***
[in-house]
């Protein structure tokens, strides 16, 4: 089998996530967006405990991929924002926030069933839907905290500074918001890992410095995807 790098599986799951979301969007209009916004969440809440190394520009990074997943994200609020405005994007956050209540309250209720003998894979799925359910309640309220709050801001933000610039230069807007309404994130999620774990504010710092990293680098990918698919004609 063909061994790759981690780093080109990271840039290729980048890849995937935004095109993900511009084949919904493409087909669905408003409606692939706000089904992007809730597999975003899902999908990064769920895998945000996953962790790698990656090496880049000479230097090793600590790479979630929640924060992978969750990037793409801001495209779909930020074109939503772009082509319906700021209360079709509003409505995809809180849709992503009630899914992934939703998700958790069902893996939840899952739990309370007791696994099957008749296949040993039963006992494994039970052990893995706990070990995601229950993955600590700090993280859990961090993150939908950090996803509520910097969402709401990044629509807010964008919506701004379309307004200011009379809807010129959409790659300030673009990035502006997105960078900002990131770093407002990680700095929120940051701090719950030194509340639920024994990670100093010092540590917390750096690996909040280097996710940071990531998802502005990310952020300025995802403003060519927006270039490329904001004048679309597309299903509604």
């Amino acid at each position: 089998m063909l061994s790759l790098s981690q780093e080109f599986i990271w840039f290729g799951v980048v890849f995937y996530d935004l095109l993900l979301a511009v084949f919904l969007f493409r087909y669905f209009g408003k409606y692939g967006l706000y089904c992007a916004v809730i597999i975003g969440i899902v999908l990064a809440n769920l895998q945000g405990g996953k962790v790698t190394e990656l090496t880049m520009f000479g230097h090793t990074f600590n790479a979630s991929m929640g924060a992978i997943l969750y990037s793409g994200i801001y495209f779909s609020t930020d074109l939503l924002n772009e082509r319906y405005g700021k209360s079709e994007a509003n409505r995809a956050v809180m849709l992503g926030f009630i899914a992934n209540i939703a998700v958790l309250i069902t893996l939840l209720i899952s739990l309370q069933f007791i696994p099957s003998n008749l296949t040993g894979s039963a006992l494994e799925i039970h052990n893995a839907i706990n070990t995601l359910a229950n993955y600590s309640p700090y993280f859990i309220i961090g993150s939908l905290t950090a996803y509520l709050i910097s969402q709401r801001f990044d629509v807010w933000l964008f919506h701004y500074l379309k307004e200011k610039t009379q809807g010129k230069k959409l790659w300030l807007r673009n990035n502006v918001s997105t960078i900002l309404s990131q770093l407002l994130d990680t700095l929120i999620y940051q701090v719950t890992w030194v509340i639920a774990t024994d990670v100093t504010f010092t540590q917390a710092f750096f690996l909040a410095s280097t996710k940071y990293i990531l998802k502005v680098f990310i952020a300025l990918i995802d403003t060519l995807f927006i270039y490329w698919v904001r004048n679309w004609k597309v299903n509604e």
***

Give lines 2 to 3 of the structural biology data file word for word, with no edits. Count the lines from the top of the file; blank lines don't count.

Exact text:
């Protein structure tokens, strides 16, 4: 089998996530967006405990991929924002926030069933839907905290500074918001890992410095995807 790098599986799951979301969007209009916004969440809440190394520009990074997943994200609020405005994007956050209540309250209720003998894979799925359910309640309220709050801001933000610039230069807007309404994130999620774990504010710092990293680098990918698919004609 063909061994790759981690780093080109990271840039290729980048890849995937935004095109993900511009084949919904493409087909669905408003409606692939706000089904992007809730597999975003899902999908990064769920895998945000996953962790790698990656090496880049000479230097090793600590790479979630929640924060992978969750990037793409801001495209779909930020074109939503772009082509319906700021209360079709509003409505995809809180849709992503009630899914992934939703998700958790069902893996939840899952739990309370007791696994099957008749296949040993039963006992494994039970052990893995706990070990995601229950993955600590700090993280859990961090993150939908950090996803509520910097969402709401990044629509807010964008919506701004379309307004200011009379809807010129959409790659300030673009990035502006997105960078900002990131770093407002990680700095929120940051701090719950030194509340639920024994990670100093010092540590917390750096690996909040280097996710940071990531998802502005990310952020300025995802403003060519927006270039490329904001004048679309597309299903509604």
């Amino acid at each position: 089998m063909l061994s790759l790098s981690q780093e080109f599986i990271w840039f290729g799951v980048v890849f995937y996530d935004l095109l993900l979301a511009v084949f919904l969007f493409r087909y669905f209009g408003k409606y692939g967006l706000y089904c992007a916004v809730i597999i975003g969440i899902v999908l990064a809440n769920l895998q945000g405990g996953k962790v790698t190394e990656l090496t880049m520009f000479g230097h090793t990074f600590n790479a979630s991929m929640g924060a992978i997943l969750y990037s793409g994200i801001y495209f779909s609020t930020d074109l939503l924002n772009e082509r319906y405005g700021k209360s079709e994007a509003n409505r995809a956050v809180m849709l992503g926030f009630i899914a992934n209540i939703a998700v958790l309250i069902t893996l939840l209720i899952s739990l309370q069933f007791i696994p099957s003998n008749l296949t040993g894979s039963a006992l494994e799925i039970h052990n893995a839907i706990n070990t995601l359910a229950n993955y600590s309640p700090y993280f859990i309220i961090g993150s939908l905290t950090a996803y509520l709050i910097s969402q709401r801001f990044d629509v807010w933000l964008f919506h701004y500074l379309k307004e200011k610039t009379q809807g010129k230069k959409l790659w300030l807007r673009n990035n502006v918001s997105t960078i900002l309404s990131q770093l407002l994130d990680t700095l929120i999620y940051q701090v719950t890992w030194v509340i639920a774990t024994d990670v100093t504010f010092t540590q917390a710092f750096f690996l909040a410095s280097t996710k940071y990293i990531l998802k502005v680098f990310i952020a300025l990918i995802d403003t060519l995807f927006i270039y490329w698919v904001r004048n679309w004609k597309v299903n509604e």